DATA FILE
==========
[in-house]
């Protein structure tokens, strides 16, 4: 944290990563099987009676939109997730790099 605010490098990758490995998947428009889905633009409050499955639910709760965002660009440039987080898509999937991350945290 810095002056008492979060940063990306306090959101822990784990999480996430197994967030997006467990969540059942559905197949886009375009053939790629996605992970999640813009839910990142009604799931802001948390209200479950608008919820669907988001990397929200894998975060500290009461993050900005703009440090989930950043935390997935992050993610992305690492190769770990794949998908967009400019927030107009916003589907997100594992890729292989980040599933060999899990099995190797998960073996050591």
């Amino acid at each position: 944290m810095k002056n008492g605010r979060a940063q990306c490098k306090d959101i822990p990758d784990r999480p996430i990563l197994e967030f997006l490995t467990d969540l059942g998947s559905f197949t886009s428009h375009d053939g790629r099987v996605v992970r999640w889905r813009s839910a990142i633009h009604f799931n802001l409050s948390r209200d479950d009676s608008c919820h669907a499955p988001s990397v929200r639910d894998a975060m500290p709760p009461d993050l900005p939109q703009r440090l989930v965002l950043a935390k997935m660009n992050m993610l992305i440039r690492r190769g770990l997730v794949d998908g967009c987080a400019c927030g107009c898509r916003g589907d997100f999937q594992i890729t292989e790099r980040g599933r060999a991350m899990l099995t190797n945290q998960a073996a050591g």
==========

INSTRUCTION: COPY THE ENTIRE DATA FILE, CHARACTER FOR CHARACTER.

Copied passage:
[in-house]
């Protein structure tokens, strides 16, 4: 944290990563099987009676939109997730790099 605010490098990758490995998947428009889905633009409050499955639910709760965002660009440039987080898509999937991350945290 810095002056008492979060940063990306306090959101822990784990999480996430197994967030997006467990969540059942559905197949886009375009053939790629996605992970999640813009839910990142009604799931802001948390209200479950608008919820669907988001990397929200894998975060500290009461993050900005703009440090989930950043935390997935992050993610992305690492190769770990794949998908967009400019927030107009916003589907997100594992890729292989980040599933060999899990099995190797998960073996050591």
């Amino acid at each position: 944290m810095k002056n008492g605010r979060a940063q990306c490098k306090d959101i822990p990758d784990r999480p996430i990563l197994e967030f997006l490995t467990d969540l059942g998947s559905f197949t886009s428009h375009d053939g790629r099987v996605v992970r999640w889905r813009s839910a990142i633009h009604f799931n802001l409050s948390r209200d479950d009676s608008c919820h669907a499955p988001s990397v929200r639910d894998a975060m500290p709760p009461d993050l900005p939109q703009r440090l989930v965002l950043a935390k997935m660009n992050m993610l992305i440039r690492r190769g770990l997730v794949d998908g967009c987080a400019c927030g107009c898509r916003g589907d997100f999937q594992i890729t292989e790099r980040g599933r060999a991350m899990l099995t190797n945290q998960a073996a050591g």